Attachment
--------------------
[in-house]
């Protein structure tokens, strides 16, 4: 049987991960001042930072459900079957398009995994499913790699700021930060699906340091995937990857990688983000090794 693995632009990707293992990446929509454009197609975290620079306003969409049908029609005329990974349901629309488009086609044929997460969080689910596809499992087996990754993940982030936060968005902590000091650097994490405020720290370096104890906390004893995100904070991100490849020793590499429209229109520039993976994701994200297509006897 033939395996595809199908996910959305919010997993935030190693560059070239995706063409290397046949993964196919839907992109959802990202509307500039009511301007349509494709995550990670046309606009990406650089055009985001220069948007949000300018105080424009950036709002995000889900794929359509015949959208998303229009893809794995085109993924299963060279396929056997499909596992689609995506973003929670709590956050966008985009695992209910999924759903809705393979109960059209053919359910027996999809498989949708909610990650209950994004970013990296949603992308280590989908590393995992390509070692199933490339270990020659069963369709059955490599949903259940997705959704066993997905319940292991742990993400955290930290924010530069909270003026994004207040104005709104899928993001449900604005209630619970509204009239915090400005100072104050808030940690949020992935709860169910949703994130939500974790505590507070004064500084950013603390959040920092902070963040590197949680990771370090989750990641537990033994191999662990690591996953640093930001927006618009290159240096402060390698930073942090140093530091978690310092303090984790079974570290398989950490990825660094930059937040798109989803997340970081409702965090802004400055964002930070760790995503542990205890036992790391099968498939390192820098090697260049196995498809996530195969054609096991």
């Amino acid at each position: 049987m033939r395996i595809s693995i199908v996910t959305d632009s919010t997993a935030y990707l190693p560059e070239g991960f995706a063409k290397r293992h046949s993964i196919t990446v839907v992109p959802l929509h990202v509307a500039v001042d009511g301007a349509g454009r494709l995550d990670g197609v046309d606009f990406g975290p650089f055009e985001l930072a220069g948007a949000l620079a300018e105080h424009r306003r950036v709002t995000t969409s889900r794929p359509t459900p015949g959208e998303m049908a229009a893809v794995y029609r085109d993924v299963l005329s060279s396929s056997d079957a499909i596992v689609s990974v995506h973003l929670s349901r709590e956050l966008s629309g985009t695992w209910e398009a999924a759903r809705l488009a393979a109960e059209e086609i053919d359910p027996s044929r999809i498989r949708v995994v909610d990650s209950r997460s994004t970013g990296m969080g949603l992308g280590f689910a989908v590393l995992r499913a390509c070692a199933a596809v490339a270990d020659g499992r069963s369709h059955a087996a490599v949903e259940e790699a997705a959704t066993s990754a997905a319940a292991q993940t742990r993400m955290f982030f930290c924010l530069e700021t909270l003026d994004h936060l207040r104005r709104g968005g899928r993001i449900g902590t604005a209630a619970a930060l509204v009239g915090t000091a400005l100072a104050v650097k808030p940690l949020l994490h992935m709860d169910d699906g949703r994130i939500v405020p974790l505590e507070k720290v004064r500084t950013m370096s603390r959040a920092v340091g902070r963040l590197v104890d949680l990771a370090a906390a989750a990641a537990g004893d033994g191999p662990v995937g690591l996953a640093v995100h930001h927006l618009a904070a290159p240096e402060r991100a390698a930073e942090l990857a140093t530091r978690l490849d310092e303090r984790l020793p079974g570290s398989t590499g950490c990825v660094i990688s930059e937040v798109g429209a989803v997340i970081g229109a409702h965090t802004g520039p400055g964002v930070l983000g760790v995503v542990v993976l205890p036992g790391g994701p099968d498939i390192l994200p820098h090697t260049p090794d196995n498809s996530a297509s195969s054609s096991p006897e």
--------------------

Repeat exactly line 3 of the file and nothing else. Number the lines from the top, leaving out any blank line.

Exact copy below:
């Amino acid at each position: 049987m033939r395996i595809s693995i199908v996910t959305d632009s919010t997993a935030y990707l190693p560059e070239g991960f995706a063409k290397r293992h046949s993964i196919t990446v839907v992109p959802l929509h990202v509307a500039v001042d009511g301007a349509g454009r494709l995550d990670g197609v046309d606009f990406g975290p650089f055009e985001l930072a220069g948007a949000l620079a300018e105080h424009r306003r950036v709002t995000t969409s889900r794929p359509t459900p015949g959208e998303m049908a229009a893809v794995y029609r085109d993924v299963l005329s060279s396929s056997d079957a499909i596992v689609s990974v995506h973003l929670s349901r709590e956050l966008s629309g985009t695992w209910e398009a999924a759903r809705l488009a393979a109960e059209e086609i053919d359910p027996s044929r999809i498989r949708v995994v909610d990650s209950r997460s994004t970013g990296m969080g949603l992308g280590f689910a989908v590393l995992r499913a390509c070692a199933a596809v490339a270990d020659g499992r069963s369709h059955a087996a490599v949903e259940e790699a997705a959704t066993s990754a997905a319940a292991q993940t742990r993400m955290f982030f930290c924010l530069e700021t909270l003026d994004h936060l207040r104005r709104g968005g899928r993001i449900g902590t604005a209630a619970a930060l509204v009239g915090t000091a400005l100072a104050v650097k808030p940690l949020l994490h992935m709860d169910d699906g949703r994130i939500v405020p974790l505590e507070k720290v004064r500084t950013m370096s603390r959040a920092v340091g902070r963040l590197v104890d949680l990771a370090a906390a989750a990641a537990g004893d033994g191999p662990v995937g690591l996953a640093v995100h930001h927006l618009a904070a290159p240096e402060r991100a390698a930073e942090l990857a140093t530091r978690l490849d310092e303090r984790l020793p079974g570290s398989t590499g950490c990825v660094i990688s930059e937040v798109g429209a989803v997340i970081g229109a409702h965090t802004g520039p400055g964002v930070l983000g760790v995503v542990v993976l205890p036992g790391g994701p099968d498939i390192l994200p820098h090697t260049p090794d196995n498809s996530a297509s195969s054609s096991p006897e």